Sunday, April 16, 2006

Subs Are Not Us

Subs Are Not Us

As the year wears on the substitute teachers become odder and odder.

Subs basically fall into 3 categories,, gold, silver and badly tarnished cheap tin. The gold subs are retired teachers, usually teachers who have taught at the school
for years and years. They know the children – often they are their prior students, the routines and the school culture. They are highly prized, have their choice of jobs and are often booked months in advance. These are the subs one calls for in-services, personal days and jury duty.

Then there are the silver subs. Often silver subs are working on their teaching certificates and subbing to get experience, job leads and to find a school they want to work in. They come expecting to work and while they haven’t quite got a handle on classroom management they do an acceptable job. Some move on to become permanent full time teachers. Most schools have a pool of silver subs who get the call when the gold subs are busy.

And then there are the badly tarnished, cheap tin subs. These are subs that are willing to take a call on a rainy Friday mornings, the subs that show up when you wake up at 5am with the stomach flu and the bi-lingual subs. And from these subs legendary stories emerge. As the year trudges on the tales get taller and taller.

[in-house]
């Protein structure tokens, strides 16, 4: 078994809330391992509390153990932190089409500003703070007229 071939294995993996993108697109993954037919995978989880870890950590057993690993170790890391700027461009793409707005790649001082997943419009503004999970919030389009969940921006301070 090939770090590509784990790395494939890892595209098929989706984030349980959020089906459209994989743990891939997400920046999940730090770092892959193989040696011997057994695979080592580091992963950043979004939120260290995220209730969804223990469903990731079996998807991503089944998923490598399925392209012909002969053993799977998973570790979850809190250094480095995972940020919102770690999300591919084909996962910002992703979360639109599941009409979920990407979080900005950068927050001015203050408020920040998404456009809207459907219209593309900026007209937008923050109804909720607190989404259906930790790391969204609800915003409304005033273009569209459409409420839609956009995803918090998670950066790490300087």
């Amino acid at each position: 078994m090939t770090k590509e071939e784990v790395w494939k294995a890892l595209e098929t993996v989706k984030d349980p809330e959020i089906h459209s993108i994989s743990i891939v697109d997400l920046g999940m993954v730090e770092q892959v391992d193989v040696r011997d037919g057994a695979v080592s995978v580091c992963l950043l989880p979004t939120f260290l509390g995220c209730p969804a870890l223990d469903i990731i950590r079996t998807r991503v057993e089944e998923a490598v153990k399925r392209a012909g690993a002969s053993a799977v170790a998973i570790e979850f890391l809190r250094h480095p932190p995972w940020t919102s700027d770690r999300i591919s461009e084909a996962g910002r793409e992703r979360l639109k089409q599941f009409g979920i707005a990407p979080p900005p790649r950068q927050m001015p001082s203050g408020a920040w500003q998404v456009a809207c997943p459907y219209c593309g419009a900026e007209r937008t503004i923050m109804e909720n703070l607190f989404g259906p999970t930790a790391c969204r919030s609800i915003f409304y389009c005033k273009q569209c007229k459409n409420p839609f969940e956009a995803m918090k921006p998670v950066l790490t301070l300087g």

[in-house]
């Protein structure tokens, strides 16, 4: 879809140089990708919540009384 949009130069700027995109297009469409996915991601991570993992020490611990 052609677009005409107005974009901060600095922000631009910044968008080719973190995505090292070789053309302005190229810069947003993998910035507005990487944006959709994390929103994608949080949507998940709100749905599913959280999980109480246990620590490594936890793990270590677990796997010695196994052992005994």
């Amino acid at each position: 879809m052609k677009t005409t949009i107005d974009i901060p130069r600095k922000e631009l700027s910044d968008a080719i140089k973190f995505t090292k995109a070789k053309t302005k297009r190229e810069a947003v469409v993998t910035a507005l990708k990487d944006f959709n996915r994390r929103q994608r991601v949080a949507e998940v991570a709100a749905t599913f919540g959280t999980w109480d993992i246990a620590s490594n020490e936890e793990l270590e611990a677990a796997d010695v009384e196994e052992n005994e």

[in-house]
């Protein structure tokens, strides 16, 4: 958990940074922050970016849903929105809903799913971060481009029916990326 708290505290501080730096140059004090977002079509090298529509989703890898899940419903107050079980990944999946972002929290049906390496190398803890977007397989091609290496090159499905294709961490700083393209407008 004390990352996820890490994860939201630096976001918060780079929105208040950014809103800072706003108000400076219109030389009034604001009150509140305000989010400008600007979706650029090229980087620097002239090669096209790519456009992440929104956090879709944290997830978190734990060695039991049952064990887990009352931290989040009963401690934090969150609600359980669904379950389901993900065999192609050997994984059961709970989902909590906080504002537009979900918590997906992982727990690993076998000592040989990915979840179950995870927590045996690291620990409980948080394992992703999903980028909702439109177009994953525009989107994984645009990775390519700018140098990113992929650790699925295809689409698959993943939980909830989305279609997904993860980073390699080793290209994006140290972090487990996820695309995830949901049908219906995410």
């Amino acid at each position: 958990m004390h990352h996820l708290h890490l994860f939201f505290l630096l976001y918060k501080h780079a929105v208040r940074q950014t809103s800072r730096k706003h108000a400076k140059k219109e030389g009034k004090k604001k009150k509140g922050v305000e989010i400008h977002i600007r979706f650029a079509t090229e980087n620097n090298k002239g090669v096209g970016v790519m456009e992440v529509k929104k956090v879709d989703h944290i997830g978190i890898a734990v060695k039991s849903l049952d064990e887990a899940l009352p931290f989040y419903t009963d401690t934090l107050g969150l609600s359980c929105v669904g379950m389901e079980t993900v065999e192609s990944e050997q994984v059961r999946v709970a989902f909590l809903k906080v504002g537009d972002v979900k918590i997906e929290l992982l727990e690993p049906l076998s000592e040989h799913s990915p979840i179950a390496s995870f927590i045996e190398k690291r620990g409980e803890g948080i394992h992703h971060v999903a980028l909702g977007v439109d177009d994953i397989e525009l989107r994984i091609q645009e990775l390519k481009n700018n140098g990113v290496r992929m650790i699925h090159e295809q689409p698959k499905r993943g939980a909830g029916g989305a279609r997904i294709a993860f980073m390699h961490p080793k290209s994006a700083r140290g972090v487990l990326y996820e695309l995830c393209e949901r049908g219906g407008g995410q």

One of our bi-lingual teachers suddenly resigned & we’ve had an revolving door of subs, each one stranger than the last. Since I’m the librarian I see more than my fair share of them and have ample opportunity to observe their modus operandi.

“Game Boy Man” came complete with Sony hand held. Whenever he thought the kids were occupied out came his gizmo and his thumbs pounded and pushed till he was reminded that it was time to take the kids back to class. He had a habit of “stepping out for a minute”. His idea of a minute and mine differed by 1,800 seconds.

“Chronicle Woman” brings the newspaper and book to work. She brings the children to the library and then while I am teaching pulls out her paper and proceeds to read it. The paper snaps, crumbles and rustles and it is difficult to teach the children attentive listening when their teaching is demonstrating the total opposite. Her idea of teaching is reading while the kids do seat work. She is physically but not mentally present.

“Attitude Woman” showed up 2 hours late for the job this past week. The principal had already split the class up among the other grade level teachers so she was sent to the library to help us out. One thing about a library, we always have work that needs to be done.

My assistant pointed to the shelving and asked “have you ever shelved before?”

Yes”, she replied” but I don’t like to do it.” We don’t either but it’s part of the job.

“You can straighten shelves instead,” I offered. “

I don’t like to do that either” she retorted. “

Well, it’s for thirty minutes, then you have lunch duty”.

“I have a headache. This is not what I came to do today, I need to call the sub office and talk to Betsy (the person who assigns subs their jobs)”.

“We don’t have a phone in the library (boldface lie on my part) Go to the principals office and use her phone”

Five minutes later sub is heading out the door and I’m filling out an evaluation. She will not be back.